The developmental neurobiology unit is headed by Dr. Brigitte Malgrange and the team aimed at studying the molecular mechanisms regulating cell proliferation, differentiation, neuritic outgrowth and apoptosis during the development and regeneration of the inner ear and brain.


Axis 1 Differentiation, protection and regeneration of the auditory portion of the inner ear


The mammalian inner ear is an unusually complex organ consisting of the vestibule, implicated in balance and equilibrium, and the coiled cochlea, containing the auditory machinery necessary for hearing including the organ of Corti, the spiral ganglion and the stria vascularis. Deafness commonly results from a lesion of the sensory cells of the organ of Corti and/or of the neurons of the auditory part of the inner ear and there are currently no treatment designed to halt or reverse the progression of hearing loss. Therefore, our main goal is to better understand how is regulated the development of the cochlea. Indeed, the same molecules that control organogenesis during development are often involved or activated in response to tissue regeneration after trauma, including in the inner ear. In parallel, prevention of the auditory sensory loss has also been investigated.


Hearing loss is a pressing issue of modern world where 10% of the global population is suffering from it. Reparative measures have been developed to cure conductive hearing loss, i.e. hearing loss due to lack of proper conductance of sound wave to the sensorineural system of inner ear. But no cure of perceptive hearing loss, i.e. hearing loss due to degeneration of sensorineural cells, has been developed till date. Thus, it is important to develop a substantial therapeutic measure to prevent and repair the sensorineural degeneration.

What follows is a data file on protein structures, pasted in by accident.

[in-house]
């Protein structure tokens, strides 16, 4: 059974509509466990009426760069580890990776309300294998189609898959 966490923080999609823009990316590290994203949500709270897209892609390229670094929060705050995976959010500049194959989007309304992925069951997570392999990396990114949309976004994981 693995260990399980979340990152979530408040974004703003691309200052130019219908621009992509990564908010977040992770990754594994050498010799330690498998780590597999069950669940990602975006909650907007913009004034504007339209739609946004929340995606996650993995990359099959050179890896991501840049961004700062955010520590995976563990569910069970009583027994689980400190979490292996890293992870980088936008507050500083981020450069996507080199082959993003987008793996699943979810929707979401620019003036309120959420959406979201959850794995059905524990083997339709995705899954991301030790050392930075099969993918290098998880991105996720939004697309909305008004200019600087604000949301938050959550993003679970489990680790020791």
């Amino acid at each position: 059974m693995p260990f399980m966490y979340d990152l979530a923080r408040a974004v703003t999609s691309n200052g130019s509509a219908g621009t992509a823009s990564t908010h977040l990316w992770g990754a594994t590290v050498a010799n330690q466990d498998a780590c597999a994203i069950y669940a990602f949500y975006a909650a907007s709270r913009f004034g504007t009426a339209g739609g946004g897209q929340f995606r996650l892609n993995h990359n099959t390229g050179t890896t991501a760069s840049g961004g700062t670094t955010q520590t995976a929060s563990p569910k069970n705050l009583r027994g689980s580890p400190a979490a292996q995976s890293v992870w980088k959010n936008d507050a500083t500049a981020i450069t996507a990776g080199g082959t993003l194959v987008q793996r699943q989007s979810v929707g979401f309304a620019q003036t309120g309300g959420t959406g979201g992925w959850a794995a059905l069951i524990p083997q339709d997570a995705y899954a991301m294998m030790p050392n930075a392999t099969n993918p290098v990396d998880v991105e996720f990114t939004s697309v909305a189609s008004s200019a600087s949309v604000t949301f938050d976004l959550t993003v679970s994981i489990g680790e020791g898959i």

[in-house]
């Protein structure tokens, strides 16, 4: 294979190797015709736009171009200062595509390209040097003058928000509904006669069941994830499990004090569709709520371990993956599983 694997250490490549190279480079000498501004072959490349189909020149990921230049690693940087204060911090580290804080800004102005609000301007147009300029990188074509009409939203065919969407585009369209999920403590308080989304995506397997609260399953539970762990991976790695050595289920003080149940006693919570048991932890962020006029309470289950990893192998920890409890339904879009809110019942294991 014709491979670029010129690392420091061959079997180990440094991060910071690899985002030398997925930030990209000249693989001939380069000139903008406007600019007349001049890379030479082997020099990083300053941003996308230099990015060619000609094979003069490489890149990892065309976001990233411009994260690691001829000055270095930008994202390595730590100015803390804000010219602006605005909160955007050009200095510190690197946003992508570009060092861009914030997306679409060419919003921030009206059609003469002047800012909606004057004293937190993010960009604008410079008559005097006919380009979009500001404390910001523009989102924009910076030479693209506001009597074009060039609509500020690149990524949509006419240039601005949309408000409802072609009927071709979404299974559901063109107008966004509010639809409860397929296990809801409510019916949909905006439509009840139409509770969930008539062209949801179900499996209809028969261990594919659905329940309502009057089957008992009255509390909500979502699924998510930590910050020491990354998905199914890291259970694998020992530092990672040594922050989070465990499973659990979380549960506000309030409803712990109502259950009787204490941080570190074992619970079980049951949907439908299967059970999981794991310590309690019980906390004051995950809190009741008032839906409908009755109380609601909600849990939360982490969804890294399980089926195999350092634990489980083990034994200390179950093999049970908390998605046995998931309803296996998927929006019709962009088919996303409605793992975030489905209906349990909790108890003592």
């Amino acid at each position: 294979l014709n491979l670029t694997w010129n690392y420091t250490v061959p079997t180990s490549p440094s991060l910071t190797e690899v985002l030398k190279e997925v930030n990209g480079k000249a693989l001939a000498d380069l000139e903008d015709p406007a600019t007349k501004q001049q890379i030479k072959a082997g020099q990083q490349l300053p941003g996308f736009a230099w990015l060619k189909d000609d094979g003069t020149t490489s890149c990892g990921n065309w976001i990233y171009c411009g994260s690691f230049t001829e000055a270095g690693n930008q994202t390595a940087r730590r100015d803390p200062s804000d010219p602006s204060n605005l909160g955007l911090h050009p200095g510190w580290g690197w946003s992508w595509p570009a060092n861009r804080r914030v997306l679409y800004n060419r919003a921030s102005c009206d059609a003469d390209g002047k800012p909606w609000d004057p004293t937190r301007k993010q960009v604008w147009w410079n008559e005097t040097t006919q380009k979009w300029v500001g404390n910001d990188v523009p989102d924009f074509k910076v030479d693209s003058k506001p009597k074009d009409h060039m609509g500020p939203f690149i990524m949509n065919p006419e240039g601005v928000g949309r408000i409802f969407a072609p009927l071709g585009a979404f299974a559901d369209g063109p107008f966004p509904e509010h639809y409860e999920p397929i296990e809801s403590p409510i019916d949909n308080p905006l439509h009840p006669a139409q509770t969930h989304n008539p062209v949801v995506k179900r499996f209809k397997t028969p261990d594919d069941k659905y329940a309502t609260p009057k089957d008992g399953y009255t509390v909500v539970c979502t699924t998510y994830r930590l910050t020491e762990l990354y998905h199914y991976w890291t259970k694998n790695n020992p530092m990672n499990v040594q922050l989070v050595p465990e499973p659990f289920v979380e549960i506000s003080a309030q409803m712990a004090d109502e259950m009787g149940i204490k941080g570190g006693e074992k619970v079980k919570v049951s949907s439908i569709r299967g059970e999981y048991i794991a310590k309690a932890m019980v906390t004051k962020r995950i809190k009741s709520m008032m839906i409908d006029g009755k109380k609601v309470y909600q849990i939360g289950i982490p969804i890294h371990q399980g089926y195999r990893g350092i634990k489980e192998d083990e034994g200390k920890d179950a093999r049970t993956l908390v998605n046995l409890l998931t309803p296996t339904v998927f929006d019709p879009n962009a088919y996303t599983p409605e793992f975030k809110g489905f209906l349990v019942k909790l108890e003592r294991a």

Axis 2 Unravelling molecular mechanisms that regulate adult neurogenesis and neuronal death 


Due to increased life expectancies, age-related neurological disorders, including stroke and neurodegenerative diseases, are becoming a major health care problem in developed countries. Since these disorders are characterized by a neuronal loss, an ideal therapeutic approach would combine 1) the prevention or delay of neuronal death and 2) the replacement of the lost neurons by differentiating endogenous or transplanted neural precursor cells (NPCs) into neurons. Toward this purpose, the goal of our research is to better understand the molecular mechanisms that regulates the generation of neurons and neuronal cell death, the first step towards the identification of new molecular targets to improve brain recovery following stroke or neurodegenerative diseases.


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